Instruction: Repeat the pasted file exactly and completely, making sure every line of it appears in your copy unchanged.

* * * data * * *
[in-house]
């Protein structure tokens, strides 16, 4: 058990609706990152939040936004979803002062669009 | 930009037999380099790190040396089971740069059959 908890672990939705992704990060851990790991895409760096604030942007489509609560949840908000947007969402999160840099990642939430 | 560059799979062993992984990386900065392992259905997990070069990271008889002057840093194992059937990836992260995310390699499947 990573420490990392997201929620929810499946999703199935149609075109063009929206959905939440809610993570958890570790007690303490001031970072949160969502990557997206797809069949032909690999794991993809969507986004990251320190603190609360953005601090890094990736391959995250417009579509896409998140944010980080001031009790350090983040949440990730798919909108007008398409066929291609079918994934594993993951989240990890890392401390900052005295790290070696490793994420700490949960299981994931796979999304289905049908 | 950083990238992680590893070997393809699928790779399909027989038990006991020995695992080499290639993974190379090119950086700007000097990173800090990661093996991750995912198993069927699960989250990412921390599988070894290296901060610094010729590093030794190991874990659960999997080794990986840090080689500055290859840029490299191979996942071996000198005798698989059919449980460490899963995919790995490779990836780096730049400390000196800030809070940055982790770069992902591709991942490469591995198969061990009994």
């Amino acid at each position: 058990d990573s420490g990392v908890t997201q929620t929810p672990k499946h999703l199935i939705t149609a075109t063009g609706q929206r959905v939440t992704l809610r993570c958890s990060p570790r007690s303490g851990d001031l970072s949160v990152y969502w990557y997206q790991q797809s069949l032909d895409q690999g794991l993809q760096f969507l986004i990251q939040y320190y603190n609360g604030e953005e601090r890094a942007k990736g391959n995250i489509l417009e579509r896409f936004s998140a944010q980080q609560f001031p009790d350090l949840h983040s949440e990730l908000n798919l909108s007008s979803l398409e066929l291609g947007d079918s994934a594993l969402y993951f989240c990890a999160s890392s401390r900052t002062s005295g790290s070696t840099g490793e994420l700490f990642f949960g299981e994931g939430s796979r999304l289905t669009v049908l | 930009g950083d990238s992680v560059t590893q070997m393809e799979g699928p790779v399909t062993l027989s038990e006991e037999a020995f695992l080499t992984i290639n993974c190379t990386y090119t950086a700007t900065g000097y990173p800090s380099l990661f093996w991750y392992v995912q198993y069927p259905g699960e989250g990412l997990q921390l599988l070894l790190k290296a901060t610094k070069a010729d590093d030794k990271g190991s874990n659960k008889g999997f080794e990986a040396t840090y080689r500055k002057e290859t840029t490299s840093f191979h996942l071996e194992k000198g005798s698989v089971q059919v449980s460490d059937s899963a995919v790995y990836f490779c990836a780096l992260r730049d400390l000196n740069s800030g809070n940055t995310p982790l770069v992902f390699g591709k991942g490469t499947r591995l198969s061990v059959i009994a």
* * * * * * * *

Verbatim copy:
[in-house]
């Protein structure tokens, strides 16, 4: 058990609706990152939040936004979803002062669009 | 930009037999380099790190040396089971740069059959 908890672990939705992704990060851990790991895409760096604030942007489509609560949840908000947007969402999160840099990642939430 | 560059799979062993992984990386900065392992259905997990070069990271008889002057840093194992059937990836992260995310390699499947 990573420490990392997201929620929810499946999703199935149609075109063009929206959905939440809610993570958890570790007690303490001031970072949160969502990557997206797809069949032909690999794991993809969507986004990251320190603190609360953005601090890094990736391959995250417009579509896409998140944010980080001031009790350090983040949440990730798919909108007008398409066929291609079918994934594993993951989240990890890392401390900052005295790290070696490793994420700490949960299981994931796979999304289905049908 | 950083990238992680590893070997393809699928790779399909027989038990006991020995695992080499290639993974190379090119950086700007000097990173800090990661093996991750995912198993069927699960989250990412921390599988070894290296901060610094010729590093030794190991874990659960999997080794990986840090080689500055290859840029490299191979996942071996000198005798698989059919449980460490899963995919790995490779990836780096730049400390000196800030809070940055982790770069992902591709991942490469591995198969061990009994």
């Amino acid at each position: 058990d990573s420490g990392v908890t997201q929620t929810p672990k499946h999703l199935i939705t149609a075109t063009g609706q929206r959905v939440t992704l809610r993570c958890s990060p570790r007690s303490g851990d001031l970072s949160v990152y969502w990557y997206q790991q797809s069949l032909d895409q690999g794991l993809q760096f969507l986004i990251q939040y320190y603190n609360g604030e953005e601090r890094a942007k990736g391959n995250i489509l417009e579509r896409f936004s998140a944010q980080q609560f001031p009790d350090l949840h983040s949440e990730l908000n798919l909108s007008s979803l398409e066929l291609g947007d079918s994934a594993l969402y993951f989240c990890a999160s890392s401390r900052t002062s005295g790290s070696t840099g490793e994420l700490f990642f949960g299981e994931g939430s796979r999304l289905t669009v049908l | 930009g950083d990238s992680v560059t590893q070997m393809e799979g699928p790779v399909t062993l027989s038990e006991e037999a020995f695992l080499t992984i290639n993974c190379t990386y090119t950086a700007t900065g000097y990173p800090s380099l990661f093996w991750y392992v995912q198993y069927p259905g699960e989250g990412l997990q921390l599988l070894l790190k290296a901060t610094k070069a010729d590093d030794k990271g190991s874990n659960k008889g999997f080794e990986a040396t840090y080689r500055k002057e290859t840029t490299s840093f191979h996942l071996e194992k000198g005798s698989v089971q059919v449980s460490d059937s899963a995919v790995y990836f490779c990836a780096l992260r730049d400390l000196n740069s800030g809070n940055t995310p982790l770069v992902f390699g591709k991942g490469t499947r591995l198969s061990v059959i009994a």